Ouch! My Leg Hurts — Know the Symptoms of Sciatica

Many people use the term sciatica interchangeably with lower back pain. However, sciatica is actually a collection of symptoms that are caused by sciatic nerve compression, causing far more problems than low back pain. In fact, it’s a common cause of pain in the legs, thighs, and buttocks.

At McNulty Spine, our expert orthopedic surgeon and spine specialist, Patrick S. McNulty, MD, helps patients from throughout Las Vegas and Henderson, Nevada, recover from sciatica and other painful spinal problems with state-of-the-art procedures ranging from spinal injections to surgery.

Sciatica symptoms

Sciatica includes a variety of symptoms in addition to low back pain, such as:

Your symptoms can range in severity from mild to debilitatingly severe. Also, depending on the location of your sciatic nerve compression, you might have sciatica symptoms on one or both sides of your body. 

Your sciatic nerve is the largest nerve in your body. It starts where five nerve roots join together in your lower back. Your sciatic nerve extends down toward your buttocks, where it splits to reach down the back of each of your legs, ending near your ankles. 

Sciatica causes

The most common cause of sciatica is a herniated disc in your lower spine. Herniated discs develop when the soft gel interior of a spinal disc pushes out of its rubbery shell. There’s very little space in your spine, so the bulging disc is likely to compress a nerve and cause local and radiating symptoms. 

You might also have degenerating tissue in your spine that compresses your sciatic nerve. Additionally, spinal stenosis in your lumbar spine can cause sciatica. Stenosis occurs when your spinal canal becomes narrow. 

When to talk to a doctor about sciatica

If you have low back pain or other sciatica symptoms that don’t subside after a couple of days of rest, give us a call to schedule an appointment with Dr. McNulty. Additionally, if you develop sudden and severe sciatica symptoms, or if your pain follows a sports or automobile accident, give us a call right away.

Dr. McNulty provides expert diagnosis and customized treatment for sciatica. Depending on your condition and its cause, he might teach you stretches to practice at home that relieve your symptoms and alleviate the nerve compression. He might also provide a spinal injection to deliver powerful anti-inflammatory medication directly into your spine to reduce swelling.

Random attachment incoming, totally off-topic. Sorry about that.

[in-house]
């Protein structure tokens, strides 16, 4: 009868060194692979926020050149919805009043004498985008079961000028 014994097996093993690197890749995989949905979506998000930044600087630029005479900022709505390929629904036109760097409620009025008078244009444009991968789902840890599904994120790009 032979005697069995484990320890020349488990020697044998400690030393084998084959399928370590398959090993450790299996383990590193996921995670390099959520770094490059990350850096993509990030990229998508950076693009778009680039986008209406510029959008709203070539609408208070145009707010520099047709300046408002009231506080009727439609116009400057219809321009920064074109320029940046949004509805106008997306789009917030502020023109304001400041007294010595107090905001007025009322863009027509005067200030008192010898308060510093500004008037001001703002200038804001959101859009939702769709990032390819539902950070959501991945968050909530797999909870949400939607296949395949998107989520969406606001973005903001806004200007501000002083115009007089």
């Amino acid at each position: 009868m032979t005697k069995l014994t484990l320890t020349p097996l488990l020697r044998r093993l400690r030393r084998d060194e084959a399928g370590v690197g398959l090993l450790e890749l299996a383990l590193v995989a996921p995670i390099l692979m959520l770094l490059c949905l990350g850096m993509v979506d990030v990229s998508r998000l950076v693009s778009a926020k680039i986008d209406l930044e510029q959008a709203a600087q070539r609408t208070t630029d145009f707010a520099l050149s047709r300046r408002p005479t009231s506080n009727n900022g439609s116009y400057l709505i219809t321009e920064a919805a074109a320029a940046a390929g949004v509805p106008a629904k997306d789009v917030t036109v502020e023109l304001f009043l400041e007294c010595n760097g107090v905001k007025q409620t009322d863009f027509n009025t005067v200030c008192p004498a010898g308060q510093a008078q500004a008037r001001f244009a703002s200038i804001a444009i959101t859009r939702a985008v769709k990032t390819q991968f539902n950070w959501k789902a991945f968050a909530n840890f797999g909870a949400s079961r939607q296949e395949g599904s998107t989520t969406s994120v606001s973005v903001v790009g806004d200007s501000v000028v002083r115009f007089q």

In severe cases, Dr. McNulty can perform spine surgeries like laminectomies to repair or remove the herniated disc that’s compressing your sciatic nerve. However, he typically tries noninvasive treatments before recommending surgery. 

If you have sciatica symptoms that are interfering with your life, give us a call or make an appointment online today. Sciatica is often easily treated with exercise and stretches — don’t suffer needlessly. 

You Might Also Enjoy...

How Do You Know You Have a Herniated Disc?

Having back problems with pain? You’ve heard the term “herniated disc,” so you figure it has something to do with your spine, and you know it causes back pain — but how do you know if it’s happened to you?

These Bad Habits are Making Your Sciatica Worse

The cause of your sciatica may be out of your control, but you have the power to keep it in check or make it worse every day. Find out which habits are triggering your sciatica flare-ups so you can avoid them for better living.

Common Risk Factors of Kyphosis

A hunchback, a dowager’s hump, poor posture — call it what you will, but the technical term is kyphosis. Do you have to worry about it happening to you? Find out about what can raise your chances of getting kyphosis.

Understanding Sciatica

It can trigger pain far from its source, it has many possible causes, and the symptoms range from mild tingling to shocking pain — your sciatic nerve can be a mystery. Here are the basics about this super long nerve and the facts you need to know.

8 Signs of Kyphosis

If your upper back is beginning to slump like the Hunchback of Notre Dame, you may have kyphosis. But even if yours isn’t that extreme, the signs are there, warning you to get early treatment. Here’s what you need to know.